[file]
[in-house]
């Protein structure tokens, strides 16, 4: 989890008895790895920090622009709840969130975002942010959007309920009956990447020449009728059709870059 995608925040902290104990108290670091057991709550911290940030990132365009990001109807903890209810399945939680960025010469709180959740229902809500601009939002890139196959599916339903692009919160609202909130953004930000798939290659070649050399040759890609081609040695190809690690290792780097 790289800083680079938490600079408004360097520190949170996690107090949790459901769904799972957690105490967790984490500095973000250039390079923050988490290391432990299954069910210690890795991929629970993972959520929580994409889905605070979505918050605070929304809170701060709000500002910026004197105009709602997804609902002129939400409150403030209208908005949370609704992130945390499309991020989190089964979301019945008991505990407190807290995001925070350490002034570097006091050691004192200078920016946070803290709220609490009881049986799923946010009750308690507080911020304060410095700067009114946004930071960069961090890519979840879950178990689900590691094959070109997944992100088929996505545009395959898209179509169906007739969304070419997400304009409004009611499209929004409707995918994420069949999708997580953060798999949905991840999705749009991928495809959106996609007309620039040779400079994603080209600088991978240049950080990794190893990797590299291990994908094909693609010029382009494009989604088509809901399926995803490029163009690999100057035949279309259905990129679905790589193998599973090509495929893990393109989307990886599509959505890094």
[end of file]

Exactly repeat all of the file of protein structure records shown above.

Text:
[in-house]
């Protein structure tokens, strides 16, 4: 989890008895790895920090622009709840969130975002942010959007309920009956990447020449009728059709870059 995608925040902290104990108290670091057991709550911290940030990132365009990001109807903890209810399945939680960025010469709180959740229902809500601009939002890139196959599916339903692009919160609202909130953004930000798939290659070649050399040759890609081609040695190809690690290792780097 790289800083680079938490600079408004360097520190949170996690107090949790459901769904799972957690105490967790984490500095973000250039390079923050988490290391432990299954069910210690890795991929629970993972959520929580994409889905605070979505918050605070929304809170701060709000500002910026004197105009709602997804609902002129939400409150403030209208908005949370609704992130945390499309991020989190089964979301019945008991505990407190807290995001925070350490002034570097006091050691004192200078920016946070803290709220609490009881049986799923946010009750308690507080911020304060410095700067009114946004930071960069961090890519979840879950178990689900590691094959070109997944992100088929996505545009395959898209179509169906007739969304070419997400304009409004009611499209929004409707995918994420069949999708997580953060798999949905991840999705749009991928495809959106996609007309620039040779400079994603080209600088991978240049950080990794190893990797590299291990994908094909693609010029382009494009989604088509809901399926995803490029163009690999100057035949279309259905990129679905790589193998599973090509495929893990393109989307990886599509959505890094």